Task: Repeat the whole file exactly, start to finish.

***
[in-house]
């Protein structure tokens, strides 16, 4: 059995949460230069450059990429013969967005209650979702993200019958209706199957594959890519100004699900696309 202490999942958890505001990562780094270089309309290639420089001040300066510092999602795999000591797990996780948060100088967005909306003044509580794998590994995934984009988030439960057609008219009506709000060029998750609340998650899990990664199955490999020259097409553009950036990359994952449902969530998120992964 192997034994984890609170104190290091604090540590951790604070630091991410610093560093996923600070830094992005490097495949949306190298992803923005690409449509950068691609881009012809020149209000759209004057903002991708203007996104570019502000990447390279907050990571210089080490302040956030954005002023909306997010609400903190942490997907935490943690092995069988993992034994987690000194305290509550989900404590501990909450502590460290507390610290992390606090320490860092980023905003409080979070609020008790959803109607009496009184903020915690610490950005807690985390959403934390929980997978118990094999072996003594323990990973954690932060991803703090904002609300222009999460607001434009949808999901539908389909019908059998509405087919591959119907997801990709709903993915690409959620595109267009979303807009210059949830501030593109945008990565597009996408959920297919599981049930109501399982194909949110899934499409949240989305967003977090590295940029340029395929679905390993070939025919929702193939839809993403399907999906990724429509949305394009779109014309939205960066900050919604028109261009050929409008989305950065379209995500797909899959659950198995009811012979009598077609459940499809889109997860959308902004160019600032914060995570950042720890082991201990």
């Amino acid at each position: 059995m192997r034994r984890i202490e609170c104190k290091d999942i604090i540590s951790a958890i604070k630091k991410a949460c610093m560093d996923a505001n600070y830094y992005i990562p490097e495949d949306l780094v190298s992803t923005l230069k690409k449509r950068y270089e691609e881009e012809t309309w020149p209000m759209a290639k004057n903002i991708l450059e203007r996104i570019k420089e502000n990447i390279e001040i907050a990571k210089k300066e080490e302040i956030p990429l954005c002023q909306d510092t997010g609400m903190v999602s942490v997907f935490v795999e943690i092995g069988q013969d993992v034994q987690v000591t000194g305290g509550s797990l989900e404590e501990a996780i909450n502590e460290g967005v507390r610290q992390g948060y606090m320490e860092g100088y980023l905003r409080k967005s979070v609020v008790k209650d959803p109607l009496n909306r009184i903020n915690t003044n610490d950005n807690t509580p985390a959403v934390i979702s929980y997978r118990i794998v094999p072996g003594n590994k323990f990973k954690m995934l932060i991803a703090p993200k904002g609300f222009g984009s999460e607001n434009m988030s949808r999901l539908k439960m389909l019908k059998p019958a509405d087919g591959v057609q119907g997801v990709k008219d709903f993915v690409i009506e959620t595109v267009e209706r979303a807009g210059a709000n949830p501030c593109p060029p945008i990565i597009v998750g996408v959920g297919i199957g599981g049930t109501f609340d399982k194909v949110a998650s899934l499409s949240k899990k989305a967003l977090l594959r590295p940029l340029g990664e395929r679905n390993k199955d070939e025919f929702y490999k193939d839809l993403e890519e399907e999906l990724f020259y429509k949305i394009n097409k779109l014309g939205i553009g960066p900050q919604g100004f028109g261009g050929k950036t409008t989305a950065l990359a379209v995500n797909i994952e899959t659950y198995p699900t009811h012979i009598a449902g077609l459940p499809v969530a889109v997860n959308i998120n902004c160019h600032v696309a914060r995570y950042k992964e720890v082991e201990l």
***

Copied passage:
[in-house]
């Protein structure tokens, strides 16, 4: 059995949460230069450059990429013969967005209650979702993200019958209706199957594959890519100004699900696309 202490999942958890505001990562780094270089309309290639420089001040300066510092999602795999000591797990996780948060100088967005909306003044509580794998590994995934984009988030439960057609008219009506709000060029998750609340998650899990990664199955490999020259097409553009950036990359994952449902969530998120992964 192997034994984890609170104190290091604090540590951790604070630091991410610093560093996923600070830094992005490097495949949306190298992803923005690409449509950068691609881009012809020149209000759209004057903002991708203007996104570019502000990447390279907050990571210089080490302040956030954005002023909306997010609400903190942490997907935490943690092995069988993992034994987690000194305290509550989900404590501990909450502590460290507390610290992390606090320490860092980023905003409080979070609020008790959803109607009496009184903020915690610490950005807690985390959403934390929980997978118990094999072996003594323990990973954690932060991803703090904002609300222009999460607001434009949808999901539908389909019908059998509405087919591959119907997801990709709903993915690409959620595109267009979303807009210059949830501030593109945008990565597009996408959920297919599981049930109501399982194909949110899934499409949240989305967003977090590295940029340029395929679905390993070939025919929702193939839809993403399907999906990724429509949305394009779109014309939205960066900050919604028109261009050929409008989305950065379209995500797909899959659950198995009811012979009598077609459940499809889109997860959308902004160019600032914060995570950042720890082991201990």
């Amino acid at each position: 059995m192997r034994r984890i202490e609170c104190k290091d999942i604090i540590s951790a958890i604070k630091k991410a949460c610093m560093d996923a505001n600070y830094y992005i990562p490097e495949d949306l780094v190298s992803t923005l230069k690409k449509r950068y270089e691609e881009e012809t309309w020149p209000m759209a290639k004057n903002i991708l450059e203007r996104i570019k420089e502000n990447i390279e001040i907050a990571k210089k300066e080490e302040i956030p990429l954005c002023q909306d510092t997010g609400m903190v999602s942490v997907f935490v795999e943690i092995g069988q013969d993992v034994q987690v000591t000194g305290g509550s797990l989900e404590e501990a996780i909450n502590e460290g967005v507390r610290q992390g948060y606090m320490e860092g100088y980023l905003r409080k967005s979070v609020v008790k209650d959803p109607l009496n909306r009184i903020n915690t003044n610490d950005n807690t509580p985390a959403v934390i979702s929980y997978r118990i794998v094999p072996g003594n590994k323990f990973k954690m995934l932060i991803a703090p993200k904002g609300f222009g984009s999460e607001n434009m988030s949808r999901l539908k439960m389909l019908k059998p019958a509405d087919g591959v057609q119907g997801v990709k008219d709903f993915v690409i009506e959620t595109v267009e209706r979303a807009g210059a709000n949830p501030c593109p060029p945008i990565i597009v998750g996408v959920g297919i199957g599981g049930t109501f609340d399982k194909v949110a998650s899934l499409s949240k899990k989305a967003l977090l594959r590295p940029l340029g990664e395929r679905n390993k199955d070939e025919f929702y490999k193939d839809l993403e890519e399907e999906l990724f020259y429509k949305i394009n097409k779109l014309g939205i553009g960066p900050q919604g100004f028109g261009g050929k950036t409008t989305a950065l990359a379209v995500n797909i994952e899959t659950y198995p699900t009811h012979i009598a449902g077609l459940p499809v969530a889109v997860n959308i998120n902004c160019h600032v696309a914060r995570y950042k992964e720890v082991e201990l």